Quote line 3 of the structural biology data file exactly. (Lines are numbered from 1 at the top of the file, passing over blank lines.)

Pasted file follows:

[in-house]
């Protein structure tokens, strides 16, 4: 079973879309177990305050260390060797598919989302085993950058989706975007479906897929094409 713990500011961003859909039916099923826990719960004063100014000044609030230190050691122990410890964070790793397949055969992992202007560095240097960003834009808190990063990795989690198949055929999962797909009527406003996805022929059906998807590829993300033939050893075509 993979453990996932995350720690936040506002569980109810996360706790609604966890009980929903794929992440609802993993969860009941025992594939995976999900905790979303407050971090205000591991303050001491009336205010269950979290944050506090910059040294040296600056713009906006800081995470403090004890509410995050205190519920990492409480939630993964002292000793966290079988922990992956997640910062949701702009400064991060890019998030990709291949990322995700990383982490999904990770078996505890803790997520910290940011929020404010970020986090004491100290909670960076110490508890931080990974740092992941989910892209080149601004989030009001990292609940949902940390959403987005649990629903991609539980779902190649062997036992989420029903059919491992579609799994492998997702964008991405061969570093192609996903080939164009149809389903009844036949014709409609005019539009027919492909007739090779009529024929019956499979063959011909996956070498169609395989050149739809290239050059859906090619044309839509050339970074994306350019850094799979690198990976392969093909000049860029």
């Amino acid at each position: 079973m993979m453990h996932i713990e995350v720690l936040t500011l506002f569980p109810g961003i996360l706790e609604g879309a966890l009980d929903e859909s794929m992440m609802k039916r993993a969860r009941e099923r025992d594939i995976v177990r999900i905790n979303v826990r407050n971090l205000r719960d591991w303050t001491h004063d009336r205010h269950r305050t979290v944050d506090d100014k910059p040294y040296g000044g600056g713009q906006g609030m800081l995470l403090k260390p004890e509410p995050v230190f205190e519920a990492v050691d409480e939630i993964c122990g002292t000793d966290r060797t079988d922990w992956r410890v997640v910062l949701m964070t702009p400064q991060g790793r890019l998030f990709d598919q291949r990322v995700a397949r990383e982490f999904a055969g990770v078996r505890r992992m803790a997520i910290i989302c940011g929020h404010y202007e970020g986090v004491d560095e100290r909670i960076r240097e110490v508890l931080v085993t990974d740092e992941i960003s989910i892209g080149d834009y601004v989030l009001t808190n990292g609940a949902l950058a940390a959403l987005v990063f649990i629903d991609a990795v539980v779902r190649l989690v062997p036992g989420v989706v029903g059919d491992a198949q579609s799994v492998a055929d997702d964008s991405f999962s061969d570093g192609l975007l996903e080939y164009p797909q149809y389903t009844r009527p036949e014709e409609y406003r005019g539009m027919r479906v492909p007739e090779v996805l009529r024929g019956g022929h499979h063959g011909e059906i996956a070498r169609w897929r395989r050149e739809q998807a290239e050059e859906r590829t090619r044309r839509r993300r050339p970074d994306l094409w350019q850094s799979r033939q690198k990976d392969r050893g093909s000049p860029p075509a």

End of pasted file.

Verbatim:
């Amino acid at each position: 079973m993979m453990h996932i713990e995350v720690l936040t500011l506002f569980p109810g961003i996360l706790e609604g879309a966890l009980d929903e859909s794929m992440m609802k039916r993993a969860r009941e099923r025992d594939i995976v177990r999900i905790n979303v826990r407050n971090l205000r719960d591991w303050t001491h004063d009336r205010h269950r305050t979290v944050d506090d100014k910059p040294y040296g000044g600056g713009q906006g609030m800081l995470l403090k260390p004890e509410p995050v230190f205190e519920a990492v050691d409480e939630i993964c122990g002292t000793d966290r060797t079988d922990w992956r410890v997640v910062l949701m964070t702009p400064q991060g790793r890019l998030f990709d598919q291949r990322v995700a397949r990383e982490f999904a055969g990770v078996r505890r992992m803790a997520i910290i989302c940011g929020h404010y202007e970020g986090v004491d560095e100290r909670i960076r240097e110490v508890l931080v085993t990974d740092e992941i960003s989910i892209g080149d834009y601004v989030l009001t808190n990292g609940a949902l950058a940390a959403l987005v990063f649990i629903d991609a990795v539980v779902r190649l989690v062997p036992g989420v989706v029903g059919d491992a198949q579609s799994v492998a055929d997702d964008s991405f999962s061969d570093g192609l975007l996903e080939y164009p797909q149809y389903t009844r009527p036949e014709e409609y406003r005019g539009m027919r479906v492909p007739e090779v996805l009529r024929g019956g022929h499979h063959g011909e059906i996956a070498r169609w897929r395989r050149e739809q998807a290239e050059e859906r590829t090619r044309r839509r993300r050339p970074d994306l094409w350019q850094s799979r033939q690198k990976d392969r050893g093909s000049p860029p075509a």